Tullio Kezich’s Federico Fellini: His Life and Work is an updated revision of his earlier Fellini, which was published in 1987 and approved by Fellini himself. After an introduction that describes his first meeting with Fellini in 1952 and which characterizes his subject as an apolitical filmmaker preoccupied with fable, myth, and dreams, Kezich discusses the details of Fellini’s birth. He uses the fictional account, that Fellini was born on a moving train, as an example of the way that Fellini’s stories often are not true or are only partially accurate. Fellini’s portrait of himself as a rebellious hellion is also exaggerated: Fellini was actually an introspective and solitary boy who exhibited a knack for drawing. His account of his “escape” from Rimini, his hometown, also does not jibe with the accounts of his childhood friends, but the “escape” motif does play an important part in Fellini’s career, first as a cartoonist, then a screenwriter, and finally as a film director. Fellini’s first escape was, perhaps, a flight to join the circus; his second was a train ride with Bianca Soriani, his first love, another embellishment of the truth. These escapes, like many events in his life, reappear with some poetic license later in his films.
Before he went to Rome, he had published some cartoons in 420, a journal specializing in political satire, and when he and his brother Riccardo arrived in Rome, Fellini began working for Marc’Aurelio, a Roman newspaper. In the early 1940’s he also wrote for radio and later began his screenwriting career. He also met and married actress Giulietta Masina, his wife for the next fifty years. During the 1940’s he was busy avoiding the draft and writing screenplays, primarily for Cesar Zavattini, the noted neorealist film director. He then teamed up with Aldo Fabrizi, another screenwriter, for several films. When the team split, Fellini met Roberto Rossellini and worked on his Rome, Open City (1945), which was nominated for an Academy Award for Best Foreign Film. In their next collaboration, Paisan (1946), Fellini took the lead role and acted as a temporary director in Rossellini’s absence. According to Kezich, Rossellini was responsible for awakening Fellini’s cinematic vocation. When the duo broke up after Paisan, Fellini teamed with Tullio Pinelli and soon got his first directing assignment in Variety Lights (1950). When he directed a scene from The White Sheik (1952), Fellini, according to Kezich, “became” Fellini, but again Fellini’s version of the story does not square with those of other people on the set. Nino Rota did the score for the film and for many of the following Fellini films.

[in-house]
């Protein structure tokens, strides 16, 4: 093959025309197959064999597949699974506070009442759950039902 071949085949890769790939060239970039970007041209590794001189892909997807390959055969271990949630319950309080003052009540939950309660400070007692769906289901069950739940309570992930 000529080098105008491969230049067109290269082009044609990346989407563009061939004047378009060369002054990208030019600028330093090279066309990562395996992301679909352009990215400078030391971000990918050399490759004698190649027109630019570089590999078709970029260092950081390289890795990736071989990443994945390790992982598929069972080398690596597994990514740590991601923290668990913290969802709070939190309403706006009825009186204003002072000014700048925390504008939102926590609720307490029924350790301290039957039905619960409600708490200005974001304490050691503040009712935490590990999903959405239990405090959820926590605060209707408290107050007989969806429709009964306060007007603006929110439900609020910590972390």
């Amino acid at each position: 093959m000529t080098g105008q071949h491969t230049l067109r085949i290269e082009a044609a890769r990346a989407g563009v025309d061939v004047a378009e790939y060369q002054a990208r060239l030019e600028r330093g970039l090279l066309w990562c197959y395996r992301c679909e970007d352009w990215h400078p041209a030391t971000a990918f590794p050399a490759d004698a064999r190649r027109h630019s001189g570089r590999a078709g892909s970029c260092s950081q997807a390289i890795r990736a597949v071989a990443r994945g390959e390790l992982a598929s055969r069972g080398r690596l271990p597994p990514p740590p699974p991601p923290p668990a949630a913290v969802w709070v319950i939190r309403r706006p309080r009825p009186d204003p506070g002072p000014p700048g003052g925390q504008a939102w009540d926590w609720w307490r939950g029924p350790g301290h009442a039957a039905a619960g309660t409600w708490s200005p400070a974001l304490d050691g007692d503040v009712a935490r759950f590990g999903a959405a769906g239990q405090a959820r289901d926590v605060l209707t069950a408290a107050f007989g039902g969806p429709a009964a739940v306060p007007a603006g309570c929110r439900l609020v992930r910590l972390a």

For Kezich, the 1950’s were full of good-byes, for Fellini and for Italian culture. The Young and the Passionate (1953), for example, signals the end of “small-town Italy, provincial patriotism, variety shows, comic strips, Gypsies, grifters, and prostitutes”all key ingredients of early Fellini films. The first Fellini film to be distributed internationally, it won many awards and, according to Kezich, influenced such later films as Martin Scorsese’s Mean Streets (1973), George Lucas’s American Graffiti (1974), and Joel Schumacher’s St. Elmo’s Fire (1985). La Strada (1954), starring Anthony Quinn and Giulietta Masina, was Fellini’s next big hit, winning an Oscar for best foreign film and establishing Masina as an international star. Like many Fellini films, La Strada can be read as a fable, but the interpretations vary widely. One is that the relationship between the strong man and the submissive woman parallels that of Fellini and his wife, but Masina’s view was that Fellini can be found in both her character and in Quinn’s. For Kezich, the film is “the most painful and also enigmatic fairy tale of Fellini’s life.”
Fellini’s next major film was The Nights of Cabiria (1957), again featuring his wife. During the filming Fellini met Pier Paolo Pasolini, who became a confidant. Although the Roman Catholic Church attempted to censor The Nights of Cabiria for its story line about a prostitute, the film garnered an Oscar for best foreign...
(The entire section is 1756 words.)